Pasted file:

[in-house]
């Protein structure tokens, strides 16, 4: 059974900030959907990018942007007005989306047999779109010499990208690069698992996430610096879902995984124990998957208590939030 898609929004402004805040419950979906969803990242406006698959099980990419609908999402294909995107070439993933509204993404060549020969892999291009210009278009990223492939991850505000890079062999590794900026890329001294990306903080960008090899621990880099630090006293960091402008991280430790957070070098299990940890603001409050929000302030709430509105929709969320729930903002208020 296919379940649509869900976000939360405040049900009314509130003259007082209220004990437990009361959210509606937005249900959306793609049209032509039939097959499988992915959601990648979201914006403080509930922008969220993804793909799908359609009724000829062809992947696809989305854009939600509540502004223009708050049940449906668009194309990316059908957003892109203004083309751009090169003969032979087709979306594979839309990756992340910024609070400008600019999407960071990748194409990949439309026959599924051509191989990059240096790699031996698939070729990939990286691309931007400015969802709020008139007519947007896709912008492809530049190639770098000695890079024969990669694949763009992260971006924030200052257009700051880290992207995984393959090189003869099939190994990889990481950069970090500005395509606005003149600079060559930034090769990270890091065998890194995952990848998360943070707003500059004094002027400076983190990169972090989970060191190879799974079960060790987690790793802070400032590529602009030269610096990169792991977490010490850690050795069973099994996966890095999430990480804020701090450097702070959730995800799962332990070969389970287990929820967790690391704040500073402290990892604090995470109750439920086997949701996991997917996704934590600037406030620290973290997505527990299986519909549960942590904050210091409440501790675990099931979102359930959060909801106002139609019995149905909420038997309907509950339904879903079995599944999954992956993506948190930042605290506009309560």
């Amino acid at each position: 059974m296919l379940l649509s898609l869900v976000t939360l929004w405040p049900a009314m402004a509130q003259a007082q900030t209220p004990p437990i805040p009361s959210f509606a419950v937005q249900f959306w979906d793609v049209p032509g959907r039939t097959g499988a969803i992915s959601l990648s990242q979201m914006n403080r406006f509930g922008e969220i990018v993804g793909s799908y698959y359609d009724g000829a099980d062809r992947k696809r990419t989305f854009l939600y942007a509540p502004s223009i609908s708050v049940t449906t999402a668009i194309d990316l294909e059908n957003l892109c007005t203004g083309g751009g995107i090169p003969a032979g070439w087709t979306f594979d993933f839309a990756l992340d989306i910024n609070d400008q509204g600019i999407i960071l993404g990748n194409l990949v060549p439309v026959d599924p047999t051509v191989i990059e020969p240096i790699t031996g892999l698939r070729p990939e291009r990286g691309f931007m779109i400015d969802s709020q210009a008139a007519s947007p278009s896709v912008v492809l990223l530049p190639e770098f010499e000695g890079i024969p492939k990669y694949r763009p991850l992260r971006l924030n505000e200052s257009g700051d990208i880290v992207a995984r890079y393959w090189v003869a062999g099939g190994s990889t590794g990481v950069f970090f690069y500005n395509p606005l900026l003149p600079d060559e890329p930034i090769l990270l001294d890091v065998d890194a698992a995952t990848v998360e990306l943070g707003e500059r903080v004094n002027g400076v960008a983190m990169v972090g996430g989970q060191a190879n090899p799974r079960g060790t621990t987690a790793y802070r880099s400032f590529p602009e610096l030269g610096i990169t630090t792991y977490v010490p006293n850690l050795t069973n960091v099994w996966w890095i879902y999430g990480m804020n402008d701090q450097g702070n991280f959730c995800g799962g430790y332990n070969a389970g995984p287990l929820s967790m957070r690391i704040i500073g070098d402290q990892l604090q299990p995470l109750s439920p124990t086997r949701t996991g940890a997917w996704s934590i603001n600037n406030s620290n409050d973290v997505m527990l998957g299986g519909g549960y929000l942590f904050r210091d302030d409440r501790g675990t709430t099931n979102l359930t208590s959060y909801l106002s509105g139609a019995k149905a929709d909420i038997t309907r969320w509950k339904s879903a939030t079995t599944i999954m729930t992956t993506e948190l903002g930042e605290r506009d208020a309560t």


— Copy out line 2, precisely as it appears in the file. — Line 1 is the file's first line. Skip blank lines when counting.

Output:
């Protein structure tokens, strides 16, 4: 059974900030959907990018942007007005989306047999779109010499990208690069698992996430610096879902995984124990998957208590939030 898609929004402004805040419950979906969803990242406006698959099980990419609908999402294909995107070439993933509204993404060549020969892999291009210009278009990223492939991850505000890079062999590794900026890329001294990306903080960008090899621990880099630090006293960091402008991280430790957070070098299990940890603001409050929000302030709430509105929709969320729930903002208020 296919379940649509869900976000939360405040049900009314509130003259007082209220004990437990009361959210509606937005249900959306793609049209032509039939097959499988992915959601990648979201914006403080509930922008969220993804793909799908359609009724000829062809992947696809989305854009939600509540502004223009708050049940449906668009194309990316059908957003892109203004083309751009090169003969032979087709979306594979839309990756992340910024609070400008600019999407960071990748194409990949439309026959599924051509191989990059240096790699031996698939070729990939990286691309931007400015969802709020008139007519947007896709912008492809530049190639770098000695890079024969990669694949763009992260971006924030200052257009700051880290992207995984393959090189003869099939190994990889990481950069970090500005395509606005003149600079060559930034090769990270890091065998890194995952990848998360943070707003500059004094002027400076983190990169972090989970060191190879799974079960060790987690790793802070400032590529602009030269610096990169792991977490010490850690050795069973099994996966890095999430990480804020701090450097702070959730995800799962332990070969389970287990929820967790690391704040500073402290990892604090995470109750439920086997949701996991997917996704934590600037406030620290973290997505527990299986519909549960942590904050210091409440501790675990099931979102359930959060909801106002139609019995149905909420038997309907509950339904879903079995599944999954992956993506948190930042605290506009309560």